Project Starline is an experimental video communication method currently in development by Google that allows the user to see a 3D model of the person they are communicating with. Google announced the product at its 2021 I/O developer conference, saying that it will allow users to "talk naturally, gesture and make eye contact" by utilizing machine learning, spatial audio, computer vision and real-time compression to create the 3D effect without the user wearing typical virtual reality goggles. The goal is to make the user feel as if they are in the same room with the other user.
Project Starline had been in development for more than five years prior to the official announcement on May 18, 2021. The technology is currently only available in a small number of Google's offices, but the company plans to begin collaborating with certain partners in the next year, particularly partners in the healthcare and media industries.[better source needed]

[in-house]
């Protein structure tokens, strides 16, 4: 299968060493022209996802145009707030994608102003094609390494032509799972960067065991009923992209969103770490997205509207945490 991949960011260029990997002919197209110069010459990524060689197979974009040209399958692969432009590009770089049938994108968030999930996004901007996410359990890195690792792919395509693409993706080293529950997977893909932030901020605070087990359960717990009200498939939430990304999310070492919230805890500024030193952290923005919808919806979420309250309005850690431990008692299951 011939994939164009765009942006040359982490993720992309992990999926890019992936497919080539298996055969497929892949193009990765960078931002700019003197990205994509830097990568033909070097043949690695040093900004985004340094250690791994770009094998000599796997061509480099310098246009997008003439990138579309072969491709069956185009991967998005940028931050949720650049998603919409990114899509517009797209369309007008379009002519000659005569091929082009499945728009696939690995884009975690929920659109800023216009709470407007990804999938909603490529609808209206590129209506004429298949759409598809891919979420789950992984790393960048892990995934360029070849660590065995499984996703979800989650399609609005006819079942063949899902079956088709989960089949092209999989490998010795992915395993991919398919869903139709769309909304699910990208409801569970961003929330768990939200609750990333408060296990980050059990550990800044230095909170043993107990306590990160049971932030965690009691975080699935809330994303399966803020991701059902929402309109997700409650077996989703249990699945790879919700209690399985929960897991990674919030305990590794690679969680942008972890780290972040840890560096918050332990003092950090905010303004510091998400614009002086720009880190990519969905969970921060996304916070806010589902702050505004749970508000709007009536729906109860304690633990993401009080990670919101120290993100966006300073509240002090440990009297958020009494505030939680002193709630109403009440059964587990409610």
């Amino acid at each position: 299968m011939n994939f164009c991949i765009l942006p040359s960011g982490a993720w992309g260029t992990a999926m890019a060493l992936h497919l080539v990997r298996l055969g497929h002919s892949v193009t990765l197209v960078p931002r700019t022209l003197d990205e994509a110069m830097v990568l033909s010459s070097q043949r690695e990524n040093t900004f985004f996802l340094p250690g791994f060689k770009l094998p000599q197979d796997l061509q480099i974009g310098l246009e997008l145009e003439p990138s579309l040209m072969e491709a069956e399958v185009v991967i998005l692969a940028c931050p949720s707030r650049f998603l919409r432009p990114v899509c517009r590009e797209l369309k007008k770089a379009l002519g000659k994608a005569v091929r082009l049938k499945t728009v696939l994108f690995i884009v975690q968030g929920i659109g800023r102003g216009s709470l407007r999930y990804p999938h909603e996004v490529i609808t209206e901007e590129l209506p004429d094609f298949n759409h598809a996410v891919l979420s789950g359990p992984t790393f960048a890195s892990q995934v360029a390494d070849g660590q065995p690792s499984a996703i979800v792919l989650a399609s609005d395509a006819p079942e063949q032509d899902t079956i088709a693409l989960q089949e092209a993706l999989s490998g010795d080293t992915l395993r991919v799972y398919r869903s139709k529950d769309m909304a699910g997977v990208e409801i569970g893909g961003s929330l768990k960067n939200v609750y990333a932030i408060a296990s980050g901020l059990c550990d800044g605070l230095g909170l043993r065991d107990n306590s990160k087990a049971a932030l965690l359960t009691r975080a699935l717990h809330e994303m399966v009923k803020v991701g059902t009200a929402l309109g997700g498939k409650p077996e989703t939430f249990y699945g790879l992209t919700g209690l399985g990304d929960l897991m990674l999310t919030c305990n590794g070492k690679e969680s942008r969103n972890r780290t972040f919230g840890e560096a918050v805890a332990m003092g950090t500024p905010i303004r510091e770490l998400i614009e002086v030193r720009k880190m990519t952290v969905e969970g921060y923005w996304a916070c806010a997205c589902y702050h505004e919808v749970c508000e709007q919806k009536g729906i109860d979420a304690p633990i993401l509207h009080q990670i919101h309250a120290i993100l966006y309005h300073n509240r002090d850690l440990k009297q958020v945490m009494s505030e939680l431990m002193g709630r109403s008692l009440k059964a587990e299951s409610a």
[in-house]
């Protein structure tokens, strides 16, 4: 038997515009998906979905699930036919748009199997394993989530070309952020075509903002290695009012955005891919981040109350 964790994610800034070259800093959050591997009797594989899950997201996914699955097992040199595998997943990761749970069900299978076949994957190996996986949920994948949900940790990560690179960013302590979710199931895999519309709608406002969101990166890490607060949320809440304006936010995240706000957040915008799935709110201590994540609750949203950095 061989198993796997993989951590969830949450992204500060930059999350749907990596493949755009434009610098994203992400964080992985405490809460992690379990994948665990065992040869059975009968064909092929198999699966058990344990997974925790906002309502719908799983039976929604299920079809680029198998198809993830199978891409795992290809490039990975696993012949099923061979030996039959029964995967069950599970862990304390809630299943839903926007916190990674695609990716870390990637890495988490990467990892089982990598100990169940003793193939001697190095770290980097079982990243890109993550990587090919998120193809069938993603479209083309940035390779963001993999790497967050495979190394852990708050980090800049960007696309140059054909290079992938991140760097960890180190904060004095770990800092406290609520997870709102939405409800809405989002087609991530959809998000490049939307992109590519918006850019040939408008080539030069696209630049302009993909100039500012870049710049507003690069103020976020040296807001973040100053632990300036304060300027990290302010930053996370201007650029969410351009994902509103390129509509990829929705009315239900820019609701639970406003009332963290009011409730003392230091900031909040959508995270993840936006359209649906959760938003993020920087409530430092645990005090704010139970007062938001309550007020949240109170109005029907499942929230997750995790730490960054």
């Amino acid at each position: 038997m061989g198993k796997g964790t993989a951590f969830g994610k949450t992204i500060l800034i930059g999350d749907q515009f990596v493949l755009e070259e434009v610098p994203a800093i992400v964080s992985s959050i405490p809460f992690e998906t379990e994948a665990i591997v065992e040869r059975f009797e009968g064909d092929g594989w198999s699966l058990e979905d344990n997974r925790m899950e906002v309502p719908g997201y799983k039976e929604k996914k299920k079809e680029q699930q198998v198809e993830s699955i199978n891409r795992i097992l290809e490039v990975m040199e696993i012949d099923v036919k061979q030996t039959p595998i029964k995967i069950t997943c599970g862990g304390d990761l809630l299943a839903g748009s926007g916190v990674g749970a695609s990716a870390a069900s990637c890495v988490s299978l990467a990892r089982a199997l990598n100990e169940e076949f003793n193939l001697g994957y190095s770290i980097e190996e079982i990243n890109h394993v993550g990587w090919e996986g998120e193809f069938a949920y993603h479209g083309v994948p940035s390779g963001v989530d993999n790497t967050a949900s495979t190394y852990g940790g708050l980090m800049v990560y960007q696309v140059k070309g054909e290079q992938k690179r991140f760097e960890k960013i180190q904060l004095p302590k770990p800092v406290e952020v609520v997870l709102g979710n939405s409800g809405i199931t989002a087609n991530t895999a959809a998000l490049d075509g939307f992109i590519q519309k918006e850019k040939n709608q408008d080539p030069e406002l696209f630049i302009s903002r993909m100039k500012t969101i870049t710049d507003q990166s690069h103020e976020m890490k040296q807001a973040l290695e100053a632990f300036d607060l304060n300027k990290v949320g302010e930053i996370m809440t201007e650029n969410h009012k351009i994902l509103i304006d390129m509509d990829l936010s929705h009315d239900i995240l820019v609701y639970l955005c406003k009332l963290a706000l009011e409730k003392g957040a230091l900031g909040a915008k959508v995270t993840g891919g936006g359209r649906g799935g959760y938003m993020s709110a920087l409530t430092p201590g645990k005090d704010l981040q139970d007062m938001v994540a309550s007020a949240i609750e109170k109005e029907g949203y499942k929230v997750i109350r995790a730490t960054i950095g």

In November 2021, the project was reorganized under a new division called Google Labs (unrelated to the defunct service of the same name) along with Area 120 and Google's AR and VR efforts. Google will begin testing the technology with corporations such as Salesforce and T-Mobile beginning in late 2022.
The current implementation of Project Starline is a booth that the user sits in, facing a 65 in (170 cm) "light field display," surrounded by depth sensors, cameras, and lights. Light field technology is a photography technique that captures the direction of light as well as its intensity and color to enable more effective 3D imaging. The user can then view another user on the display in 3D and vice versa. Google says it plans to "make this technology more affordable and accessible."
Jay Peters of The Verge was impressed by a demo of Project Starline, comparing it to "real life science fiction".